July 18, 2024

Nikon Acquires Cinema Camera Manufacturer RED

Are you familiar with Oakley sunglasses? Jim Jannard, the company’s founder, amassed billionaire status through the sale of a large quantity of sunglasses. He then went on to establish RED Digital Cinema, an early pioneer in the digital cinema camera industry. The agreement to acquire the camera manufacturer, which will become a wholly-owned subsidiary of Nikon Corporation, was announced today.

Television and film cameras were caught between a rock and a hard place when the company was established in 2005. While digital production workflows were growing in popularity, the quality of existing digital video cameras failed to meet the standards for high-end television and low-end movie production. The organization’s objective was to develop a cost-effective and groundbreaking 4K digital cinema camera, which represented a significant improvement over the prevailing 2K standard of the era.

Without sacrificing frame rate, the RED company set out to develop a sensor capable of matching the high quality of DSLR cameras (specifically in low light). The physical dimensions of this sensor were analog film-like, effectively connecting the realms of digital and conventional film manufacturing. Jannard introduced the RED One camera at the 2006 NAB Show, where initial results were displayed. The announcement of the camera sparked instantaneous interest in the industry, and preorders commenced. A further demonstration of the camera’s potential occurred in 2007 with the short film “Crossing the Line,” directed by Peter Jackson and filmed with prototype RED One cameras. A noteworthy achievement in the realm of digital cinema, this short film persuaded director Steven Soderbergh to utilize RED technology while filming his film “Che.”

After the camera began shipping in earnest in August 2007, RED became the camera brand of choice for television and film production almost immediately, and many of us who had been following the photography industry since its inception were incredibly enthusiastic about it. This was the first functional digital video camera to record in raw video format, which significantly increased the flexibility of the editing process. In conjunction with compression algorithms, this camera was capable of handling the enormous quantity of data it generated.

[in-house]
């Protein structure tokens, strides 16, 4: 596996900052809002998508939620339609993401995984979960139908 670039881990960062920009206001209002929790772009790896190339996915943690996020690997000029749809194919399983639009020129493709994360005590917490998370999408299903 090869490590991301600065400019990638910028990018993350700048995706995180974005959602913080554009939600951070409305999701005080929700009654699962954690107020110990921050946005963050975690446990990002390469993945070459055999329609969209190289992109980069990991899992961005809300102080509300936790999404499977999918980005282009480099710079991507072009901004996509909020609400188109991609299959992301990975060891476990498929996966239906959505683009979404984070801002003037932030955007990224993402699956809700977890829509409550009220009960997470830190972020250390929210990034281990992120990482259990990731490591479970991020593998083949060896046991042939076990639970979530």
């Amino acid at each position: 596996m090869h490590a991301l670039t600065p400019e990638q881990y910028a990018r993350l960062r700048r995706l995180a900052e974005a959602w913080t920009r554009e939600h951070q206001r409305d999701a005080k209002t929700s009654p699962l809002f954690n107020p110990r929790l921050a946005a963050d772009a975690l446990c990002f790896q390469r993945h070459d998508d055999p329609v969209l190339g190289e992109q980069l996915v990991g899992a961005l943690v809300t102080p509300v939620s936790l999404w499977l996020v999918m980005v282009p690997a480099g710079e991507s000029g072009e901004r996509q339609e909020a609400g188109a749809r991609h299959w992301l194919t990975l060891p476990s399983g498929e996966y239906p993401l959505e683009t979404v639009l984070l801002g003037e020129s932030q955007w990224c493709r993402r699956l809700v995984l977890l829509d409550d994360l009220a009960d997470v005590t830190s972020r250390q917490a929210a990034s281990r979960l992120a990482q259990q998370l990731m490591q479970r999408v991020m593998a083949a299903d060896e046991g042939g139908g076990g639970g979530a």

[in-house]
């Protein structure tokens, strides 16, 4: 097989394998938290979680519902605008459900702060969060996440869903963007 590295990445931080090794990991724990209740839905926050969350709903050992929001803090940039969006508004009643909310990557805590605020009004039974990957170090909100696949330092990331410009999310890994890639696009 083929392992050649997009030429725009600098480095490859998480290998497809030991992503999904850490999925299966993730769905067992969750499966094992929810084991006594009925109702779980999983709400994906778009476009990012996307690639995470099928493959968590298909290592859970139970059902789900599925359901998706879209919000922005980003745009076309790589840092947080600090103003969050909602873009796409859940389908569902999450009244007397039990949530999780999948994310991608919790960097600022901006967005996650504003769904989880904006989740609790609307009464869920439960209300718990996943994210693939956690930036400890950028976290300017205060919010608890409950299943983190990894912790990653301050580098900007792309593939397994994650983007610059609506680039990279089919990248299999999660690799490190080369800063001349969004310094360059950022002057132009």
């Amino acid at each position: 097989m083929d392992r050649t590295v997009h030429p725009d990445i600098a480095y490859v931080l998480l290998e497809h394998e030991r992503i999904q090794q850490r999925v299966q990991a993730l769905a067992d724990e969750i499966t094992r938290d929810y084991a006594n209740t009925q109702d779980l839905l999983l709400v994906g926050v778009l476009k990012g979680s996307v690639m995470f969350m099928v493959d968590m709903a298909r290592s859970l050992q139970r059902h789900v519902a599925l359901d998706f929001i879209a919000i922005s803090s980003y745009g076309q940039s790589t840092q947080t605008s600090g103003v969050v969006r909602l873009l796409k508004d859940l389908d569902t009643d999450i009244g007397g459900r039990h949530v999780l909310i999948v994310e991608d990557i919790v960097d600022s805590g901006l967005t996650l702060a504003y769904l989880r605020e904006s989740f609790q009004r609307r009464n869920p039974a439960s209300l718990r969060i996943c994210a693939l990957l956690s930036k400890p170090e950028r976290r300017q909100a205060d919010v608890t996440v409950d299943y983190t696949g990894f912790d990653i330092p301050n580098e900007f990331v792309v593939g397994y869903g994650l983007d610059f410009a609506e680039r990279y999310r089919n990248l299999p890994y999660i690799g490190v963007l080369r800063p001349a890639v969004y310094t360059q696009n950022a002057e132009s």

Notwithstanding Jannard’s retirement in 2013, Jarred Land continued RED’s tradition of innovation. In the film industry, the company’s cameras became standard equipment. By 2016, the organization’s cameras had been utilized in the production of over 25% of the highest-grossing films in the United States that were shot on digital video.

Nikon’s acquisition of the camera brand is both significant and strategically astute: Canon’s C-series cameras have established a long-standing presence in the industry, Sony’s cinema-line cameras have been pillars of the industry, and Fujifilm—well, one is inevitably encountering one of their products while traversing a film set.

RED’s cameras are a significant and logical addition to the Nikon brand; it will be intriguing to observe the capabilities of RED under Nikon’s financial support.